Can someone confirm if pg_dumpall does a vacuum? I cannot explain the size differences between a local and dumped database but thinking duplicate/rewritten entries are ignored

  1. 350mb inside psql with \l
  2. 350mb with du -sch at postgres' folder
  3. 158mb with pgdumpall to file

running pgsql 9.5

2 Answers 2


The size reported by psql -l includes the size of all indexes.

The dump only contains the definition of the indexes, but no data for them, that's why the dump file is (substantially) smaller then the reported size on disk.

In addition to the size of the indexes, the dump only contains the raw data, while the size on disk might include table bloat (free space inside the table's data files)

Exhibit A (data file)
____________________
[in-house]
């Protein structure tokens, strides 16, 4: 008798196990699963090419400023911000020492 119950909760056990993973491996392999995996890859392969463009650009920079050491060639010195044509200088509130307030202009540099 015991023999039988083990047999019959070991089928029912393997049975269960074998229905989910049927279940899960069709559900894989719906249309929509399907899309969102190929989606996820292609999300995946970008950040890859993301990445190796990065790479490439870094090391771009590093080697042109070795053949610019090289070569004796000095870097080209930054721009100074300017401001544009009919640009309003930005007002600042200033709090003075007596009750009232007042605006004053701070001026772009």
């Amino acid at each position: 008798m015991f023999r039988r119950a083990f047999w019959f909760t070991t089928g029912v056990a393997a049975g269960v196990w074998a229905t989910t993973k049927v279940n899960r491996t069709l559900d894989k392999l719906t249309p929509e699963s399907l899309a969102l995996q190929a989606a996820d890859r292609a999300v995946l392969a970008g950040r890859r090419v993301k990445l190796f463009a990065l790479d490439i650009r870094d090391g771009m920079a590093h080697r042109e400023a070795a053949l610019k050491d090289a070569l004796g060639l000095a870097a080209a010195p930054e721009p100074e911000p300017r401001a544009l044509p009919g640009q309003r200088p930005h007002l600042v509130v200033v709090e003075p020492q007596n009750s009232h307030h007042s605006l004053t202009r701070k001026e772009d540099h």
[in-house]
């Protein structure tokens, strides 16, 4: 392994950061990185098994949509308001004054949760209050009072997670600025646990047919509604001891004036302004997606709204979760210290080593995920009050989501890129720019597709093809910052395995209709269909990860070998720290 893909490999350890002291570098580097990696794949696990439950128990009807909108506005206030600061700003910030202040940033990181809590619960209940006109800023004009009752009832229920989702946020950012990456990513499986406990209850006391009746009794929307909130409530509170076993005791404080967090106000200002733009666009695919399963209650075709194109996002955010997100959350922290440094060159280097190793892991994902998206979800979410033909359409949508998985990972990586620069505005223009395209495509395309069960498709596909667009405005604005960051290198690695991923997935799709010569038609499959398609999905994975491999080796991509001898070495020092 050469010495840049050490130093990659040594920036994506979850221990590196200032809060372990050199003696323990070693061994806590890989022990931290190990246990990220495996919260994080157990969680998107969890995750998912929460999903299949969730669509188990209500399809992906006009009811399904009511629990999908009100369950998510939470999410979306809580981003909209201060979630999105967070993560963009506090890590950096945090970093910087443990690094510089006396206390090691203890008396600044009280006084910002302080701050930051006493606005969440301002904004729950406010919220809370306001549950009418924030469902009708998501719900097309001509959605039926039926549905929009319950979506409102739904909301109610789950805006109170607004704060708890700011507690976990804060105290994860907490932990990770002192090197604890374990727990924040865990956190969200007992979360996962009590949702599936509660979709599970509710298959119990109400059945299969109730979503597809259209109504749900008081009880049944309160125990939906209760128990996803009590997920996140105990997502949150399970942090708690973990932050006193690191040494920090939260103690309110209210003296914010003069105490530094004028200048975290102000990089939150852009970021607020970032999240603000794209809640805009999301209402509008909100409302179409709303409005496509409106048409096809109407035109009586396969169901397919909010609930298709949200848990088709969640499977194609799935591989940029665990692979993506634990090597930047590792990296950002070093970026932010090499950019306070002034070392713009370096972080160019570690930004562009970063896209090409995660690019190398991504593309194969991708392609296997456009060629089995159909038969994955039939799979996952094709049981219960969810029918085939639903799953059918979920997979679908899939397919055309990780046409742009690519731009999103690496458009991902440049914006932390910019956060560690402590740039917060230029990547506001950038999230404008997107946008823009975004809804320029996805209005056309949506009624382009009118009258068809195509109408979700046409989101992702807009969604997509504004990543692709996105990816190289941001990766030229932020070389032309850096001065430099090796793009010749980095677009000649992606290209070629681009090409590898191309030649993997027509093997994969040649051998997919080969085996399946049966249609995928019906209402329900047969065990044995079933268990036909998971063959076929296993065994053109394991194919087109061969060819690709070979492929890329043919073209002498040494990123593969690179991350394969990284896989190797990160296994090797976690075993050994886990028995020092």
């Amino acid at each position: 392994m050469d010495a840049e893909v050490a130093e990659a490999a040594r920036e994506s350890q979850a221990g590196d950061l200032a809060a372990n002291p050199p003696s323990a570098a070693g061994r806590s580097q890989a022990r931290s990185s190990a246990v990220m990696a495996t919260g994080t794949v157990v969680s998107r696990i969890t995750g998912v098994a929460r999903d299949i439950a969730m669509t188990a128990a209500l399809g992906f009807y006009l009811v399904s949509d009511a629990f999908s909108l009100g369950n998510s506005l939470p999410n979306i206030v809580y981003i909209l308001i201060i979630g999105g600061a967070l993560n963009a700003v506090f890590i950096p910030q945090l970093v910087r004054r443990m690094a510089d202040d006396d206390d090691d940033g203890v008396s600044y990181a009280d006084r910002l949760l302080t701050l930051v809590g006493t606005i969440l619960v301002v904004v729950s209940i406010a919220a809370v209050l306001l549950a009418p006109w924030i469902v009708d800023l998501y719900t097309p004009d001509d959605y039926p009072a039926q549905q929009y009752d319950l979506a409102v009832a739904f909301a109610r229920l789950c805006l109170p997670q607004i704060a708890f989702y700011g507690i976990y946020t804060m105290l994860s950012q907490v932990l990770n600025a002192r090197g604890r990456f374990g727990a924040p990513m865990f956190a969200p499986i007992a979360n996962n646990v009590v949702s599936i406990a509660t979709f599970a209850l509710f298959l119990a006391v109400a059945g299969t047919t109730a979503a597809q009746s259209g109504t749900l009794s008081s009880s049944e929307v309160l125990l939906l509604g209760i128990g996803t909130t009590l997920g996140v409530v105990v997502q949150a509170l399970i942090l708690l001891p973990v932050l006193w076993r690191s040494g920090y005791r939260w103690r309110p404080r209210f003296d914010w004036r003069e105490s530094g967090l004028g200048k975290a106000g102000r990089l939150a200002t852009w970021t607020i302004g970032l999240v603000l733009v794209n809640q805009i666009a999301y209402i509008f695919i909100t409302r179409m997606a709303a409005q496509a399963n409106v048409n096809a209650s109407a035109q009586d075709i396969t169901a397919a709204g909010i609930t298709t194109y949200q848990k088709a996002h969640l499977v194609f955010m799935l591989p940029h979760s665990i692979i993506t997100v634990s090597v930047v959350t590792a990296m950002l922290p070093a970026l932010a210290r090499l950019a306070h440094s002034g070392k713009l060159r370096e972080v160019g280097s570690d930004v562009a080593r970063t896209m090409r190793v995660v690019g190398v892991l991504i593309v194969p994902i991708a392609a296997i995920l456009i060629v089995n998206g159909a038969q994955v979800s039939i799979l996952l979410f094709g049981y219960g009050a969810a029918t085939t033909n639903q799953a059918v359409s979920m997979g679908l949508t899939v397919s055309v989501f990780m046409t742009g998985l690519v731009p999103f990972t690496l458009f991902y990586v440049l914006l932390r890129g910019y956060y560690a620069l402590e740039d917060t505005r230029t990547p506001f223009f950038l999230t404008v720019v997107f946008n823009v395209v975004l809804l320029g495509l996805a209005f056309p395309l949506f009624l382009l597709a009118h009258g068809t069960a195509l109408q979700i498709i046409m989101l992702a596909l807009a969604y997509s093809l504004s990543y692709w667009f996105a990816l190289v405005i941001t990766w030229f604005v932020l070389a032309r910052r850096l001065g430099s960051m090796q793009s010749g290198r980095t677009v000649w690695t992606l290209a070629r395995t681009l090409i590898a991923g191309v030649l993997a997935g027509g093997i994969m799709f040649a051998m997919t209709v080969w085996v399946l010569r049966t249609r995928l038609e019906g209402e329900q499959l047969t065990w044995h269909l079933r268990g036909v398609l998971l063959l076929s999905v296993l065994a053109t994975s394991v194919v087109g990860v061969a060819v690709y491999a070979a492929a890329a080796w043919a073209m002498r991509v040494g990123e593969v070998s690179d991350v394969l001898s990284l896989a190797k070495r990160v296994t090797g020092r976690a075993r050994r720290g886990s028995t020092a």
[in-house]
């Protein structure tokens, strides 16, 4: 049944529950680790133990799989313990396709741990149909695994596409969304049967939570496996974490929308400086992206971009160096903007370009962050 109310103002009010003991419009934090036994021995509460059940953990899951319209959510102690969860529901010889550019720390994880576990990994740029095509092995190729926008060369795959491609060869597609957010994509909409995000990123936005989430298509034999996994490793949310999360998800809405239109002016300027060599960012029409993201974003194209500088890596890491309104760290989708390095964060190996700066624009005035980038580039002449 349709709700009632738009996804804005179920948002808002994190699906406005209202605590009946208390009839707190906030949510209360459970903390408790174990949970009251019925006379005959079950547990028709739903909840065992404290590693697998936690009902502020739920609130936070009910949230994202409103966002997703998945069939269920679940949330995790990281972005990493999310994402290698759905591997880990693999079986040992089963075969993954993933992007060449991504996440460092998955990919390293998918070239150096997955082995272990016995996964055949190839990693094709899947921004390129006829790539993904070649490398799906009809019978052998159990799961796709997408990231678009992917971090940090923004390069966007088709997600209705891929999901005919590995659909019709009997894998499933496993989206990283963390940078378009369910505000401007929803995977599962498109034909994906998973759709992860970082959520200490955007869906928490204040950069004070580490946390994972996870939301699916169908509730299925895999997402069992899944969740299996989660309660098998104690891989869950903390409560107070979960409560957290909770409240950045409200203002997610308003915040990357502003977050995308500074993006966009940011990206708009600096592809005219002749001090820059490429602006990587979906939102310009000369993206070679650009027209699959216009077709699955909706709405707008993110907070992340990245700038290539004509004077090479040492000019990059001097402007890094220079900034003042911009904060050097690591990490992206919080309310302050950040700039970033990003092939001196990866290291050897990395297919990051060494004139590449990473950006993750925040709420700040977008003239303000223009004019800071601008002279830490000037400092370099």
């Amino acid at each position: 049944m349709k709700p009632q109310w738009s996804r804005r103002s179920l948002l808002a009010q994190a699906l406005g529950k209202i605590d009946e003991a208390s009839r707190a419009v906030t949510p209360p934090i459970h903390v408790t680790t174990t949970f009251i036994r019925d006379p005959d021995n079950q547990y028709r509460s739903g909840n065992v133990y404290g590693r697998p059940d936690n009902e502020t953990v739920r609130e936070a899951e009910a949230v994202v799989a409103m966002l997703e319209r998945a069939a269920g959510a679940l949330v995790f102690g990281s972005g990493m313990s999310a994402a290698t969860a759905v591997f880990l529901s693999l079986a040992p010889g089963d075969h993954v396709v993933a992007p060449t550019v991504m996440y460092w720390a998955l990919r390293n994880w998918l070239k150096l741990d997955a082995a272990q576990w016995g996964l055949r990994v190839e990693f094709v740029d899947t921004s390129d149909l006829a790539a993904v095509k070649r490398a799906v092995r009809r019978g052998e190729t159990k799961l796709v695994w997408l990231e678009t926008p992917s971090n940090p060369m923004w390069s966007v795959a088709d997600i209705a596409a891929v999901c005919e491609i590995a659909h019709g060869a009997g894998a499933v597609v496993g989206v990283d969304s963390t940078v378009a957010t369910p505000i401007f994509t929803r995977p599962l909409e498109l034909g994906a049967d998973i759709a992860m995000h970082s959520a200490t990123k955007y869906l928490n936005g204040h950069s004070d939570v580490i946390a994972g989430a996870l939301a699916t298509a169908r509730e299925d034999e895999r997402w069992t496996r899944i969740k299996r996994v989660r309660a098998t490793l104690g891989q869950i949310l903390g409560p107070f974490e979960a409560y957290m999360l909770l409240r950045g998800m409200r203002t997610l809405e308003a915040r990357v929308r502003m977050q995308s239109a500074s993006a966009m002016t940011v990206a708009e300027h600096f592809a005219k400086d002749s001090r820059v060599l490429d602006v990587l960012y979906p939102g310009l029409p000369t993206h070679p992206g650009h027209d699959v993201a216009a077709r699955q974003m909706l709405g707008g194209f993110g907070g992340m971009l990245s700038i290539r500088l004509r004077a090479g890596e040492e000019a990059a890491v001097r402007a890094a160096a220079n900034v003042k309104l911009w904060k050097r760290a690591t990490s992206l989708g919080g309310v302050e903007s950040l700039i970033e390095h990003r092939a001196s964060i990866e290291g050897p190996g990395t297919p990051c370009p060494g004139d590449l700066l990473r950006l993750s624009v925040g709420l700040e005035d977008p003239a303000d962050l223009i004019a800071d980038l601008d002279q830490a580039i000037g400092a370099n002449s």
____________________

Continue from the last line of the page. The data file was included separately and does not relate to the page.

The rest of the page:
Short answer: No.

dump_all takes the current records in each table and writes them to a file.
Any "old" or inaccessible rows, that are eligible for vacuuming, are not written, so the dump file will be smaller.

As a_horse_with_no_name says, only Index definitions are written to the file, saving yet more space.
The indexes are reconstructed from scratch when the dump is loaded into a new database.

  • Thanks both. That answer my question
    – dquake
    Sep 12, 2019 at 12:40

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